Directed by: Joe Begos
Distributed by: Shudder
Written by Jeff Sparks
Semi-arthouse filmmaker Joe Begos is back with “Christmas Bloody Christmas” which stars Riley Dandy, Sam Delich, and Jeff Daniel Phillips. In this rare Christmas slasher, Dandy and Delich play Tori and Robbie, two owners of a record store who are attacked by a murderous robot Santa on Christmas Eve. The first forty minutes of the film impressed me in particular due to being similar to Begos’ first film, “Bliss,” which I hold in high regard due to its impressive visuals and intense tone. The vibrant colors, wobbly camera work, and crude-fast-paced dialogue ooze his signature style. One scene early on with Tori and Robbie stuck out with Begos’ usual uses of sex and loud music draped under neon lighting. As the music grew louder and the visuals became more graphic the scene dripped excess. The craft and vision Begos displays in this scene is something I hadn’t seen since “Bliss”. And then a Santa Claus with an axe showed up. Don’t get me wrong, the film is good overall but the second half constantly retreads ground that we’ve seen a hundred times before. Cliches and tropes from the slasher genre are littered everywhere. From characters falling down when running, to cars that won’t start, and cops acting dumb. Thankfully Begos’ style and pace keep the film afloat until it arrives at an ending that’s so drawn out it becomes downright silly, even for a slasher. Besides the usual problems that slashers have, my main issue with “Christmas Bloody Christmas” is that it doesn’t feel like an original vision. “Bliss” was a unique experience with a realized character. But “Christmas Bloody Christmas” is a basic slasher that Begos added his flair to, rather than being something that only Begos himself could have come up with.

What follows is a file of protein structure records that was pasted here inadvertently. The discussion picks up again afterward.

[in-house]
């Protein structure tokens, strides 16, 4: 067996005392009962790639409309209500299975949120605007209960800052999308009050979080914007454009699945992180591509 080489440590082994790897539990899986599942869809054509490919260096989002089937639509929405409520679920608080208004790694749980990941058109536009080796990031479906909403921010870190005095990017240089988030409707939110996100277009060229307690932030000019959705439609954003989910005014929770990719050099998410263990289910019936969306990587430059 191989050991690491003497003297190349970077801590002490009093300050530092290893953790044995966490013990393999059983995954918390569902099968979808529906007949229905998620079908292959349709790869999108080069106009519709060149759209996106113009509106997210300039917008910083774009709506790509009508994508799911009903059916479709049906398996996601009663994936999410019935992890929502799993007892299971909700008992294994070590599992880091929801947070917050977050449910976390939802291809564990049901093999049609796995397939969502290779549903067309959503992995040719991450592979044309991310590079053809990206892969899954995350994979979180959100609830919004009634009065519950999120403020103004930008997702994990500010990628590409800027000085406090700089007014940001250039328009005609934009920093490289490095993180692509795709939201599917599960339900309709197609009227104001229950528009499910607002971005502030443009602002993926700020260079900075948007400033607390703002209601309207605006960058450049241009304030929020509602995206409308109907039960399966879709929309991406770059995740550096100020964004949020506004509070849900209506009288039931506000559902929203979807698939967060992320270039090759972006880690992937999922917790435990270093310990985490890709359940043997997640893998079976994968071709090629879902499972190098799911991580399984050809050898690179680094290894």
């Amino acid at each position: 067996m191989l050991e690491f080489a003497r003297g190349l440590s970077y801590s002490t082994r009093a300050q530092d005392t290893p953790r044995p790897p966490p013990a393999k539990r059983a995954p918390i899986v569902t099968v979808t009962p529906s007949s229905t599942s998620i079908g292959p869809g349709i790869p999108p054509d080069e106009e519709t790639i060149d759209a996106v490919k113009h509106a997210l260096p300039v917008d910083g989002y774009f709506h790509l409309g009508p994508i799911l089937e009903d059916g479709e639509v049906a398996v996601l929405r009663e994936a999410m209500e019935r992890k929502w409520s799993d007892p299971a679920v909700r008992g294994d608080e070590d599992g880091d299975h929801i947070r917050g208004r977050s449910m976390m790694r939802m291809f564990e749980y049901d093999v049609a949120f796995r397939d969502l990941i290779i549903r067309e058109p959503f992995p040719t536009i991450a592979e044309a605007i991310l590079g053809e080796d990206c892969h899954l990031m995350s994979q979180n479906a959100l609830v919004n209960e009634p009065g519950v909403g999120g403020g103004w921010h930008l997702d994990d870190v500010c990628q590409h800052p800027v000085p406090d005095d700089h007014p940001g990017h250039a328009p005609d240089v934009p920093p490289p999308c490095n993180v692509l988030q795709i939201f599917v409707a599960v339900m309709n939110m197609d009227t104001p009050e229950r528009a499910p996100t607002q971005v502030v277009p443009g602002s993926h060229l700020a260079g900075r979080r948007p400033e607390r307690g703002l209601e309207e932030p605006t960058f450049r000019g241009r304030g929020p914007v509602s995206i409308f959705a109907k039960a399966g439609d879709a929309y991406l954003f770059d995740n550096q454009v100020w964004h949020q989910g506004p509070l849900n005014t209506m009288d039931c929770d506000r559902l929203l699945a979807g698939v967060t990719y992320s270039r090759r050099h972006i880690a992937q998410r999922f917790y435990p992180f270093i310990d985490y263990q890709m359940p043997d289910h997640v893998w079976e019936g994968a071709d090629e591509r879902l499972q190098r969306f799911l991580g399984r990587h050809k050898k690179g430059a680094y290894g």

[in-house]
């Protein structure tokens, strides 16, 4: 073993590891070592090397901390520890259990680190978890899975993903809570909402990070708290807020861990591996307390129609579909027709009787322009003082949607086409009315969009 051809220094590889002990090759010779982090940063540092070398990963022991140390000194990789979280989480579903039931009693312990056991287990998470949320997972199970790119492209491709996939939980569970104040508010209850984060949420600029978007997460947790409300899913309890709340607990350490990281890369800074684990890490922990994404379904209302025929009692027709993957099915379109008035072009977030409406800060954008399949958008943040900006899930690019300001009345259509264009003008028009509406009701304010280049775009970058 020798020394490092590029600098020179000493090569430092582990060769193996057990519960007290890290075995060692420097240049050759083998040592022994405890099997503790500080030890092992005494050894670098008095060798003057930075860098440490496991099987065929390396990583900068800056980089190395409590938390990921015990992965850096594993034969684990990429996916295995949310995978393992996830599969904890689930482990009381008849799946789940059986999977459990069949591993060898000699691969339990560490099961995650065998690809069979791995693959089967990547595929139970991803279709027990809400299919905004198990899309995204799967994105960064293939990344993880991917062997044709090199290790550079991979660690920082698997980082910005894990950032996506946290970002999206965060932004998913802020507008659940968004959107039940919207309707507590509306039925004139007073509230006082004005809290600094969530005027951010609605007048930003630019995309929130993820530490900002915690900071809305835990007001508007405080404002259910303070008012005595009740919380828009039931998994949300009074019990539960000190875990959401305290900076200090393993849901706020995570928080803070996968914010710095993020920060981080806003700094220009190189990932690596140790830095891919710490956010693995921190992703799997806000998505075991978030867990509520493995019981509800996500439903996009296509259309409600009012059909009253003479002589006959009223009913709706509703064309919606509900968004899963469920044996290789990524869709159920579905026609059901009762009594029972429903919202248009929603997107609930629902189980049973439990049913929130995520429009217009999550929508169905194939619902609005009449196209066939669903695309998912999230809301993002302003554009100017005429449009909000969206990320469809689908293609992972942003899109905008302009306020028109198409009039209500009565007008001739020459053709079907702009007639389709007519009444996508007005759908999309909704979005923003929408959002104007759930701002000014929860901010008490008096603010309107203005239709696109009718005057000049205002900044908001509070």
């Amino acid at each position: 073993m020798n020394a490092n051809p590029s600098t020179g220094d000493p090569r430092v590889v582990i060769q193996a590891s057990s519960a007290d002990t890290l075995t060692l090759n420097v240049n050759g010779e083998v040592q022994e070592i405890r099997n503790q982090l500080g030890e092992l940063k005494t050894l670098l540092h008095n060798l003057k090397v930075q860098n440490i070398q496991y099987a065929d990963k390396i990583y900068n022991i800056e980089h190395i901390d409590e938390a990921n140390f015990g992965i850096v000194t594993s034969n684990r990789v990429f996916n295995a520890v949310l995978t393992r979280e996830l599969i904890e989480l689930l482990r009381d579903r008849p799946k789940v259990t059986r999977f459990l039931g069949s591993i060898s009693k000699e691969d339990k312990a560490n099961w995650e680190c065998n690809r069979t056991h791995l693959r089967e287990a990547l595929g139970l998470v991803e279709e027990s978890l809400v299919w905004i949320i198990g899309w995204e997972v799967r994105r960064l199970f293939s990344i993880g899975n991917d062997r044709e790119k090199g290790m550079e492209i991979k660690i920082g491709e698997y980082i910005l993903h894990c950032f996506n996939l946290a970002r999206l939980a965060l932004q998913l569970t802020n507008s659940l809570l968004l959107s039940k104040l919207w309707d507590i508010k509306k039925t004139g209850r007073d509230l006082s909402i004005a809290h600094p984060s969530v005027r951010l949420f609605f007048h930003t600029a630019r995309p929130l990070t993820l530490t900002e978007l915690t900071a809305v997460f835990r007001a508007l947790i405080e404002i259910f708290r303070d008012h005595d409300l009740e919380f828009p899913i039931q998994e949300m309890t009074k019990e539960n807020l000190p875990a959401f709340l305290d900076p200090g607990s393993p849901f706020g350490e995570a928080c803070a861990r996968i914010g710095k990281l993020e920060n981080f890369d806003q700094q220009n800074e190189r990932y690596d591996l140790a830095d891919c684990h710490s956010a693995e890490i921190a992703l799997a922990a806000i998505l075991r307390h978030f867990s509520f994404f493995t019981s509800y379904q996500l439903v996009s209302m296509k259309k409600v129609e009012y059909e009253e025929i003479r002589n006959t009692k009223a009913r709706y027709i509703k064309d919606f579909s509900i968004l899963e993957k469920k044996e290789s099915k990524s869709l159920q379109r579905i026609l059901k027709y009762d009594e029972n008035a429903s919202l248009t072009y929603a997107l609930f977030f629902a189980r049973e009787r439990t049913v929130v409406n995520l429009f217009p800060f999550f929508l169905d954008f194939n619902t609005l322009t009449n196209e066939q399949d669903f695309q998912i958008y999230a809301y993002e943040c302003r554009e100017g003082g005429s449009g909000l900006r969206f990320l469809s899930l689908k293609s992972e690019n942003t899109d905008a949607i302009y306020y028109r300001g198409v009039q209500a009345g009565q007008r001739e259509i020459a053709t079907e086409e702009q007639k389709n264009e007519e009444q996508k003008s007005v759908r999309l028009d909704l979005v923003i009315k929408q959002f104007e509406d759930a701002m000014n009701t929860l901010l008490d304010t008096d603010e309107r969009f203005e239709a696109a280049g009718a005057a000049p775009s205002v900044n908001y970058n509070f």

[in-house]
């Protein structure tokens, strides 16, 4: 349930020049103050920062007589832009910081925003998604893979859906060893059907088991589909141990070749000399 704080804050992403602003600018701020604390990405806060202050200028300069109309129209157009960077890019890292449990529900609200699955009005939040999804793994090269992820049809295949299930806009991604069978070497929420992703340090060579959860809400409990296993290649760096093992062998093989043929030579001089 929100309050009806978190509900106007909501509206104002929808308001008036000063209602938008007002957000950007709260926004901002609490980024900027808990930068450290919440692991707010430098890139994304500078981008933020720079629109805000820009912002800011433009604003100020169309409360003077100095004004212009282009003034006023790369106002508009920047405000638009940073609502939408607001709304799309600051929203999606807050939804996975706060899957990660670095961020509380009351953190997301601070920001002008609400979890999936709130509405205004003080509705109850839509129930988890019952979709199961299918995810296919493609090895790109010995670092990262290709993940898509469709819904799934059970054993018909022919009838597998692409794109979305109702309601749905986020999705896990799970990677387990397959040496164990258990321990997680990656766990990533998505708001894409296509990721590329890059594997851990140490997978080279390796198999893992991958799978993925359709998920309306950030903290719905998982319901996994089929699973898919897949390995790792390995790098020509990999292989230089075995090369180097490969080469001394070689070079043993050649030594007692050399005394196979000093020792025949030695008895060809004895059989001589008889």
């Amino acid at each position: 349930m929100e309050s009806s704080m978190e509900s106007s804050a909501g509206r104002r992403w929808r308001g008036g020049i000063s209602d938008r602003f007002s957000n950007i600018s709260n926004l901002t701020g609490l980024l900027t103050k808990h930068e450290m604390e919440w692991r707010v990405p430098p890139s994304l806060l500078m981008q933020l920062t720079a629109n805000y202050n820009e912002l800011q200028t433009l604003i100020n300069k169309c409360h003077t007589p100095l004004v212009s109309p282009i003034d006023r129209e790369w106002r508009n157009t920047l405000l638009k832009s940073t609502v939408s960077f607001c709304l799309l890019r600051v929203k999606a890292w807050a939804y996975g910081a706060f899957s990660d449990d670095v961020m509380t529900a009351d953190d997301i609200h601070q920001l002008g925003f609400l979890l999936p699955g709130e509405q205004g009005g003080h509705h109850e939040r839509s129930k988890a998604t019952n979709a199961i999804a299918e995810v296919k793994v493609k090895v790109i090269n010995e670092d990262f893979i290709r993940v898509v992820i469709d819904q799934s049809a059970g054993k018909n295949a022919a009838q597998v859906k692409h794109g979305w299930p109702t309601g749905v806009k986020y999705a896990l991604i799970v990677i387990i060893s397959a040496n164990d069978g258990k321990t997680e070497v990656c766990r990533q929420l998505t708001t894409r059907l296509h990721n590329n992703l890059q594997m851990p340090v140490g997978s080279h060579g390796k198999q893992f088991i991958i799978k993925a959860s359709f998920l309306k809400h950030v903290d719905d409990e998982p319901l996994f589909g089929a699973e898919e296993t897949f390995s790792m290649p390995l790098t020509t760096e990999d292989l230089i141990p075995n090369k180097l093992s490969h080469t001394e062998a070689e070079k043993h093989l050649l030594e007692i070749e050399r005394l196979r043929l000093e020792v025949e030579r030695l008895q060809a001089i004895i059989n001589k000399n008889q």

That’s not to say that this film is totally devoid of thought. The robotic Santa Claus in the film is a military combatant that’s been repurposed for Christmas decoration. Perhaps Begos is commenting on the dangerous effects that the advancement of technology could have. There are also many references sprinkled throughout such as the killer’s pov from “Black Christmas” being used in one scene, along with the two main characters talking about many different films or music during their extended conversations. You could also say that the casting of Jeff Daniel Phillips is a reference to Rob Zombie, whose films seem to be an inspiration to Begos. Even though “Christmas Bloody Christmas” isn’t Begos’ most artistic work, I’d still recommend seeing it, especially over something mainstream like “Violent Night.”
“Christmas Bloody Christmas” Trailer
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